18 A priority number (integer) is associated with each process The CPU is allocated to the process with the highest priority (smallest integer  highest priority in Unix but lowest in Java). –Preemptive –Non-preemptive SJF is a priority scheduling where priority is the predicted next CPU burst time. Problem  Starvation – low priority processes may never execute. Solution  Aging – as time progresses increase the priority of the process. Priority Scheduling

19 Round Robin (RR) Each process gets a small unit of CPU time (time quantum), usually 10-100 milliseconds. After this time has elapsed, the process is preempted and added to the end of the ready queue. If there are n processes in the ready queue and the time quantum is q, then each process gets 1/n of the CPU time in chunks of at most q time units at once. No process waits more than (n- 1)q time units.

20 time quantum = 20 ProcessBurst TimeWait Time P 1 5357 +24 = 81 P 2 1720 P 3 6837 + 40 + 17= 94 P 4 2457 + 40 = 97 Round Robin Scheduling P1P1 P2P2 P3P3 P4P4 P1P1 P3P3 P4P4 P1P1 P3P3 P3P3 02037577797117121134154162 Average wait time = (81+20+94+97)/4 = 73 57 20 37 57 24 40 17 P 1 (53) P 2 (17) P 3 (68) P 4 (24) P 1 (33) P 1 (13) P 3 (48) P 3 (28) P 3 (8) P 4 (4)

21 Typically, higher average turnaround than SJF, but better response. Performance –q large  FCFS –q small  q must be large with respect to context switch, otherwise overhead is too high. Round Robin Scheduling

22 Turnaround Time Varies With The Time Quantum TAT can be improved if most process finish their next CPU burst in a single time quantum.

23 Multilevel Queue Ready queue is partitioned into separate queues: EX: foreground (interactive) background (batch) Each queue has its own scheduling algorithm EX –foreground – RR –background – FCFS Scheduling must be done between the queues –Fixed priority scheduling; (i.e., serve all from foreground then from background). Possibility of starvation. –Time slice – each queue gets a certain amount of CPU time which it can schedule amongst its processes; EX 80% to foreground in RR 20% to background in FCFS

24 Multilevel Queue Scheduling

25 Multi-level Feedback Queues Implement multiple ready queues –Different queues may be scheduled using different algorithms –Just like multilevel queue scheduling, but assignments are not static Jobs move from queue to queue based on feedback –Feedback = The behavior of the job, EX does it require the full quantum for computation, or does it perform frequent I/O ? Need to select parameters for: –Number of queues –Scheduling algorithm within each queue –When to upgrade and downgrade a job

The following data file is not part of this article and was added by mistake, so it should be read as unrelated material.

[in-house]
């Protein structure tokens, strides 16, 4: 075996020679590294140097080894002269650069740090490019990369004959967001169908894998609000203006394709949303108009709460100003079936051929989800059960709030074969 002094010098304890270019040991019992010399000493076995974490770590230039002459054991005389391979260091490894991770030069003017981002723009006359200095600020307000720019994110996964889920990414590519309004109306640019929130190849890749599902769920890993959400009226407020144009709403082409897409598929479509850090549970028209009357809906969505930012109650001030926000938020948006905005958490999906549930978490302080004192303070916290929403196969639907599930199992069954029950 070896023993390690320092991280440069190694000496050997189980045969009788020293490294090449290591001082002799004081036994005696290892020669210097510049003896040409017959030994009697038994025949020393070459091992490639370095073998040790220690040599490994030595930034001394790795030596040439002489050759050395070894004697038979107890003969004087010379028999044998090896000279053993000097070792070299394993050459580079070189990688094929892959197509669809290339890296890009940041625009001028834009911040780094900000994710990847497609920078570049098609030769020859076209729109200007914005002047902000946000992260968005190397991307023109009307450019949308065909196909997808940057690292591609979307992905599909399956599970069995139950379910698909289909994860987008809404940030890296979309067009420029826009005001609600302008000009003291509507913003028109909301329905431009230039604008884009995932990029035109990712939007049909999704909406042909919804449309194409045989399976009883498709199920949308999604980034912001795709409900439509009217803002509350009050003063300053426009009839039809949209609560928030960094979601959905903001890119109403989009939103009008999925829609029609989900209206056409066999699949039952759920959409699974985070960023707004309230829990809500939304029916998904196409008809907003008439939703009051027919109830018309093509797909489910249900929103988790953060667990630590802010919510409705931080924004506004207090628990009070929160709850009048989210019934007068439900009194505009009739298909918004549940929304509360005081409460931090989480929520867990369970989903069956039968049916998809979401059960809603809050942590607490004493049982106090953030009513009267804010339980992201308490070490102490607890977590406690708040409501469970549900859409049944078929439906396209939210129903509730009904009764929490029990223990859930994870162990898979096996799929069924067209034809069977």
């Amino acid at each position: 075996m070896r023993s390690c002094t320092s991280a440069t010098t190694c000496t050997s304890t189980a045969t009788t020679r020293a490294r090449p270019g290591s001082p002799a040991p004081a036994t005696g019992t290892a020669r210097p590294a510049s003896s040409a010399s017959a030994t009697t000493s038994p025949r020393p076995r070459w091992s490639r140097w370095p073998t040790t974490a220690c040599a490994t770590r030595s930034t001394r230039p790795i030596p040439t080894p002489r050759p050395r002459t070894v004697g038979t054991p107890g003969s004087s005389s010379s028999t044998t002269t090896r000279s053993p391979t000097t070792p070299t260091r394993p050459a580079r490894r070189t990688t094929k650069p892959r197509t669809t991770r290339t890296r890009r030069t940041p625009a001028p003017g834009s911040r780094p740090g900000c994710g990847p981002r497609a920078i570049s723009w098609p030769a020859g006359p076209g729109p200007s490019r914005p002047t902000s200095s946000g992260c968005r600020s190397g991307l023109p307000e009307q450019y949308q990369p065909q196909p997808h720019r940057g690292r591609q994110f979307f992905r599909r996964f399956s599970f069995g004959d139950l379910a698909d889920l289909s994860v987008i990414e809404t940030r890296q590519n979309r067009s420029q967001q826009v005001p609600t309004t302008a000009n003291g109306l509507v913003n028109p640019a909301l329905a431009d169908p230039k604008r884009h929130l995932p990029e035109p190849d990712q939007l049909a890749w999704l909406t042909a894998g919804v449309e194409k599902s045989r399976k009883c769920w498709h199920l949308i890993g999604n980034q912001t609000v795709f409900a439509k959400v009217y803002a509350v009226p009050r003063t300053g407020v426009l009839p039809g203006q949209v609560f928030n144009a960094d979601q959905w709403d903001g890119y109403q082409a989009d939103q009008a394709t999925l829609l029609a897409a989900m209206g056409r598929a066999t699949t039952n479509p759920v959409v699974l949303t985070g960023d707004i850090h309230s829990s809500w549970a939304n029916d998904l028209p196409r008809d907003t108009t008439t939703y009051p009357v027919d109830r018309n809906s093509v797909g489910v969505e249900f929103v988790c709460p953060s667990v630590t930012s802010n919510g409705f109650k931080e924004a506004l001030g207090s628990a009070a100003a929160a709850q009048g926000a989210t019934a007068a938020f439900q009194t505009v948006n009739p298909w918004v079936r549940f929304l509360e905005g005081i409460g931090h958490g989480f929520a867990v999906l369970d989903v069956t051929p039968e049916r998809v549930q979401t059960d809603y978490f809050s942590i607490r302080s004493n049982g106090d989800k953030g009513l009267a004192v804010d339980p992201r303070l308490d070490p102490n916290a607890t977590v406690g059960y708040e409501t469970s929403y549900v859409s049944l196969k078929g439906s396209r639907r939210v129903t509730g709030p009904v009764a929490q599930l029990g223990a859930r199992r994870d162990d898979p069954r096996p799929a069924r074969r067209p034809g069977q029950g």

26 Example of Multilevel Feedback Queue Three queues: –Q 0 – RR with time quantum 8 milliseconds –Q 1 – RR time quantum 16 milliseconds –Q 2 – FCFS Scheduling –A new job enters queue Q 0 which is served FCFS. When it gains CPU, job receives 8 milliseconds (RR). If it does not finish in 8 milliseconds, job is moved to queue Q 1. –At Q 1 job is again served FCFS and receives 16 additional milliseconds (RR). If it still does not complete, it is preempted and moved to queue Q 2. –AT Q 2 job is served FCFS

27 Multilevel Feedback Queues

28 Multiple-Processor Scheduling CPU scheduling more complex when multiple CPUs are available  Different rules for homogeneous or heterogeneous processors. Load sharing in the distribution of work, such that all processors have an equal amount to do. Asymmetric multiprocessing – only one processor accesses the system data structures, alleviating the need for data sharing Symmetric multiprocessing (SMP) – each processor is self-scheduling  Each processor can schedule from a common ready queue OR each one can use a separate ready queue.

29 Thread Scheduling On operating system that support threads the kernel-threads (not processes) that are being scheduled by the operating system. Local Scheduling (process-contention-scope PCS )– How the threads library decides which thread to put onto an available LWP PTHREAD_SCOPE_PROCESS Global Scheduling (system-contention-scope SCS )– How the kernel decides which kernel thread to run next PTHREAD_SCOPE_PROCESS

30 Linux Scheduling Two algorithms: time-sharing and real-time Time-sharing –Prioritized credit-based – process with most credits is scheduled next –Credit subtracted when timer interrupt occurs –When credit = 0, another process chosen –When all processes have credit = 0, recrediting occurs Based on factors including priority and history Real-time –Defined by Posix.1b –Real time Tasks assigned static priorities. All other tasks have dynamic (changeable) priorities.

31 The Relationship Between Priorities and Time-slice length

32 List of Tasks Indexed According to Prorities

33 Conclusion We’ve looked at a number of different scheduling algorithms. Which one works the best is application dependent. –General purpose OS will use priority based, round robin, preemptive –Real Time OS will use priority, no preemption.

34 References Some slides from –Text book slides –Kelvin Sung - University of Washington, Bothell –Jerry Breecher - WPI –Einar Vollset - Cornell University